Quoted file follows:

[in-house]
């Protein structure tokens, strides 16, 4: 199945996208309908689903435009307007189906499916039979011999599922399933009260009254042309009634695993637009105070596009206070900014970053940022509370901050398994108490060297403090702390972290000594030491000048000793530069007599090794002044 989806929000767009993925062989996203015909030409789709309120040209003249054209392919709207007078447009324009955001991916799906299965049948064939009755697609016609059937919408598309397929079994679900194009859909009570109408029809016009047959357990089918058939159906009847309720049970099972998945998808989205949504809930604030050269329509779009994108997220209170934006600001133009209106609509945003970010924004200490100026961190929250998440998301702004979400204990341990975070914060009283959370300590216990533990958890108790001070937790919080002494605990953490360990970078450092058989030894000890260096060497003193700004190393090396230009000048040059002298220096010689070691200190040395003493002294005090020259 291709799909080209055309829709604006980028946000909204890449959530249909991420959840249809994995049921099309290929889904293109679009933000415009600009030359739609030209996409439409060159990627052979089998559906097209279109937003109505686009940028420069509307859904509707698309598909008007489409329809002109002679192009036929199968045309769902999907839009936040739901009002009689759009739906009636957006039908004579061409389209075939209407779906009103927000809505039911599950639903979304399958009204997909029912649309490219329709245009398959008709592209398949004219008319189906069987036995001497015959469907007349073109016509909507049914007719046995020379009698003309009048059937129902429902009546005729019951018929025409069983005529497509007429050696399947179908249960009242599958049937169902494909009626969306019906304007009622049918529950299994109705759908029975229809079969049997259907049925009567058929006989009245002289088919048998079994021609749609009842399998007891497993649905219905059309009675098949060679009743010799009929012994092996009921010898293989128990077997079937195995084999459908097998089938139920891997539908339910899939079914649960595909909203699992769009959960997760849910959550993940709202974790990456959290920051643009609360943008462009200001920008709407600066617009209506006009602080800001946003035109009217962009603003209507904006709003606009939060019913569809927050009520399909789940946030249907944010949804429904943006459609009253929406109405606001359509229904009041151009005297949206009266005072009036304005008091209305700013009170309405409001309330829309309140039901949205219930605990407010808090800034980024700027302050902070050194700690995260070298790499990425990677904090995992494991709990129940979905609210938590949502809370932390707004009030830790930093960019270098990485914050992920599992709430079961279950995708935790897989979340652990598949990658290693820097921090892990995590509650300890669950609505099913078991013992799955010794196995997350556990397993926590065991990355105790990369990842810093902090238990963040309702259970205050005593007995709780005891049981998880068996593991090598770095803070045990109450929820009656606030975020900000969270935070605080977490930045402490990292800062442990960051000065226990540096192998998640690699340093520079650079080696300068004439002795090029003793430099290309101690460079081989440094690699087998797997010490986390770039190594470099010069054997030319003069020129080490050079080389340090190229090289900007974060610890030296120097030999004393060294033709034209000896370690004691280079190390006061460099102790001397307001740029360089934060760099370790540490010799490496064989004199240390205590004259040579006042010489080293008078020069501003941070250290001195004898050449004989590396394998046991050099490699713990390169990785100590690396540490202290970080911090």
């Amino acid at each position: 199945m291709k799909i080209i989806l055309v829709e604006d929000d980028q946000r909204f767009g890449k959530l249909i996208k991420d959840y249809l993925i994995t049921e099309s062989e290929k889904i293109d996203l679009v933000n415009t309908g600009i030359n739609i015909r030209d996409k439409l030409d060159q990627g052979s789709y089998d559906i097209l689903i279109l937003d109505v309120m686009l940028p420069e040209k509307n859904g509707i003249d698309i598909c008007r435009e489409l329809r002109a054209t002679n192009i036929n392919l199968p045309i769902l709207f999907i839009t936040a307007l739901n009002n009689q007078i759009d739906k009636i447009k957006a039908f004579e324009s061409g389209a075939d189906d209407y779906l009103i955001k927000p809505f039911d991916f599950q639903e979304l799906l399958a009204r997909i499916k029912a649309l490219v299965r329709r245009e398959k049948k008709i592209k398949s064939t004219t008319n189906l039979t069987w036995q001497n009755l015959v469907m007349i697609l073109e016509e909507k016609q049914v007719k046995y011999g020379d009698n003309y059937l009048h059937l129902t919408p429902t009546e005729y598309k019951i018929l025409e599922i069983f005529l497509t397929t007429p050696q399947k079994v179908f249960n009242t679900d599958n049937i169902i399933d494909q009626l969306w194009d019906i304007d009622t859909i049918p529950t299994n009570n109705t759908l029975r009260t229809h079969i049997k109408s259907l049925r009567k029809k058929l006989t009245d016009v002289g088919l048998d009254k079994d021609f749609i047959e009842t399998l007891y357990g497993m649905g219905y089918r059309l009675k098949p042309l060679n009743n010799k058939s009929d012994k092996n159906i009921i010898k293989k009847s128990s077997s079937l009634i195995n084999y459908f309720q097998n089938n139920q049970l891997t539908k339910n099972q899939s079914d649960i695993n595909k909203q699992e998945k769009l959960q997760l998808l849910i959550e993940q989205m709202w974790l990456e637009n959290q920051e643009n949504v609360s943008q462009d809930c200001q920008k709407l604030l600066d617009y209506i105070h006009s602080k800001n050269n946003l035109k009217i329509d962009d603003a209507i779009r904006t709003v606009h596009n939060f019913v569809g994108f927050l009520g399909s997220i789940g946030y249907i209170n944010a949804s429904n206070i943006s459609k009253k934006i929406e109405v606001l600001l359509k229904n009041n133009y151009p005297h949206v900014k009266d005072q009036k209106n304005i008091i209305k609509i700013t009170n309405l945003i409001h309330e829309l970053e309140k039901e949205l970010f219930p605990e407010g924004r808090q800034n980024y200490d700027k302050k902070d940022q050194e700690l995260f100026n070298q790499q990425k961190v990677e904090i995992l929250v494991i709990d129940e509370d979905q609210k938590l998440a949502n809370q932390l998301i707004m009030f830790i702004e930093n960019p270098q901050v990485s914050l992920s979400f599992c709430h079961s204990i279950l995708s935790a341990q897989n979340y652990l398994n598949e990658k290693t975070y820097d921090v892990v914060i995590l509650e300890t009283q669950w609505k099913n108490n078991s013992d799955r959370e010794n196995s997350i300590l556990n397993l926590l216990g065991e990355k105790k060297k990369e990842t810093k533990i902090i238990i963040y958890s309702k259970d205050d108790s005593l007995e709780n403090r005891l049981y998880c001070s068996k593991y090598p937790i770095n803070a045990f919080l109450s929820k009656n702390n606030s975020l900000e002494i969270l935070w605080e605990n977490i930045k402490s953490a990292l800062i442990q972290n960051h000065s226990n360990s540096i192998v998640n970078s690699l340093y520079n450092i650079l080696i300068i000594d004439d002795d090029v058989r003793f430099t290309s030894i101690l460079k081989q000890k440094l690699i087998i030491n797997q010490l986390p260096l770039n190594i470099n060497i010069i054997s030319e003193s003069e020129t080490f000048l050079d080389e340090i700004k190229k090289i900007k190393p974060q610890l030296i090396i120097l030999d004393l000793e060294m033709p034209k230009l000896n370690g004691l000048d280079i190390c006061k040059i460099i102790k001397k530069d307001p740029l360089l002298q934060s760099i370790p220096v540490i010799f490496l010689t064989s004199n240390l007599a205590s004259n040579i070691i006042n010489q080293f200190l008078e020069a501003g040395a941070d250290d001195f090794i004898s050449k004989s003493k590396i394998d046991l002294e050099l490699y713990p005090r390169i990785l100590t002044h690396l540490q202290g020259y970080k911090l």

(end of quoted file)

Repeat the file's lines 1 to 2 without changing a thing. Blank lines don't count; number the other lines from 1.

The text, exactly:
[in-house]
């Protein structure tokens, strides 16, 4: 199945996208309908689903435009307007189906499916039979011999599922399933009260009254042309009634695993637009105070596009206070900014970053940022509370901050398994108490060297403090702390972290000594030491000048000793530069007599090794002044 989806929000767009993925062989996203015909030409789709309120040209003249054209392919709207007078447009324009955001991916799906299965049948064939009755697609016609059937919408598309397929079994679900194009859909009570109408029809016009047959357990089918058939159906009847309720049970099972998945998808989205949504809930604030050269329509779009994108997220209170934006600001133009209106609509945003970010924004200490100026961190929250998440998301702004979400204990341990975070914060009283959370300590216990533990958890108790001070937790919080002494605990953490360990970078450092058989030894000890260096060497003193700004190393090396230009000048040059002298220096010689070691200190040395003493002294005090020259 291709799909080209055309829709604006980028946000909204890449959530249909991420959840249809994995049921099309290929889904293109679009933000415009600009030359739609030209996409439409060159990627052979089998559906097209279109937003109505686009940028420069509307859904509707698309598909008007489409329809002109002679192009036929199968045309769902999907839009936040739901009002009689759009739906009636957006039908004579061409389209075939209407779906009103927000809505039911599950639903979304399958009204997909029912649309490219329709245009398959008709592209398949004219008319189906069987036995001497015959469907007349073109016509909507049914007719046995020379009698003309009048059937129902429902009546005729019951018929025409069983005529497509007429050696399947179908249960009242599958049937169902494909009626969306019906304007009622049918529950299994109705759908029975229809079969049997259907049925009567058929006989009245002289088919048998079994021609749609009842399998007891497993649905219905059309009675098949060679009743010799009929012994092996009921010898293989128990077997079937195995084999459908097998089938139920891997539908339910899939079914649960595909909203699992769009959960997760849910959550993940709202974790990456959290920051643009609360943008462009200001920008709407600066617009209506006009602080800001946003035109009217962009603003209507904006709003606009939060019913569809927050009520399909789940946030249907944010949804429904943006459609009253929406109405606001359509229904009041151009005297949206009266005072009036304005008091209305700013009170309405409001309330829309309140039901949205219930605990407010808090800034980024700027302050902070050194700690995260070298790499990425990677904090995992494991709990129940979905609210938590949502809370932390707004009030830790930093960019270098990485914050992920599992709430079961279950995708935790897989979340652990598949990658290693820097921090892990995590509650300890669950609505099913078991013992799955010794196995997350556990397993926590065991990355105790990369990842810093902090238990963040309702259970205050005593007995709780005891049981998880068996593991090598770095803070045990109450929820009656606030975020900000969270935070605080977490930045402490990292800062442990960051000065226990540096192998998640690699340093520079650079080696300068004439002795090029003793430099290309101690460079081989440094690699087998797997010490986390770039190594470099010069054997030319003069020129080490050079080389340090190229090289900007974060610890030296120097030999004393060294033709034209000896370690004691280079190390006061460099102790001397307001740029360089934060760099370790540490010799490496064989004199240390205590004259040579006042010489080293008078020069501003941070250290001195004898050449004989590396394998046991050099490699713990390169990785100590690396540490202290970080911090």